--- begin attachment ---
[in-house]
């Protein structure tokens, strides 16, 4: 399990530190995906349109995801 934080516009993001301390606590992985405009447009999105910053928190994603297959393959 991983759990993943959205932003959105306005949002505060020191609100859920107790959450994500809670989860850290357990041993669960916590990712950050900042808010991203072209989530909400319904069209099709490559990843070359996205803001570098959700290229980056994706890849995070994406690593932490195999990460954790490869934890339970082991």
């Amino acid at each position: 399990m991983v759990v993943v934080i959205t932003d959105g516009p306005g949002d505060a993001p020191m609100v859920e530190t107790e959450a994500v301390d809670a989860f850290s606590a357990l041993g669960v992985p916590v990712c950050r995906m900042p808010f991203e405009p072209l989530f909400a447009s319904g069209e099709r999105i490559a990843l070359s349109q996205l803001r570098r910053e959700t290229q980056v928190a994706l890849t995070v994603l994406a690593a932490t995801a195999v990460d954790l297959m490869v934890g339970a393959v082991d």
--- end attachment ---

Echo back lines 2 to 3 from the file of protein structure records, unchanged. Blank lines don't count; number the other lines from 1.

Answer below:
């Protein structure tokens, strides 16, 4: 399990530190995906349109995801 934080516009993001301390606590992985405009447009999105910053928190994603297959393959 991983759990993943959205932003959105306005949002505060020191609100859920107790959450994500809670989860850290357990041993669960916590990712950050900042808010991203072209989530909400319904069209099709490559990843070359996205803001570098959700290229980056994706890849995070994406690593932490195999990460954790490869934890339970082991």
């Amino acid at each position: 399990m991983v759990v993943v934080i959205t932003d959105g516009p306005g949002d505060a993001p020191m609100v859920e530190t107790e959450a994500v301390d809670a989860f850290s606590a357990l041993g669960v992985p916590v990712c950050r995906m900042p808010f991203e405009p072209l989530f909400a447009s319904g069209e099709r999105i490559a990843l070359s349109q996205l803001r570098r910053e959700t290229q980056v928190a994706l890849t995070v994603l994406a690593a932490t995801a195999v990460d954790l297959m490869v934890g339970a393959v082991d």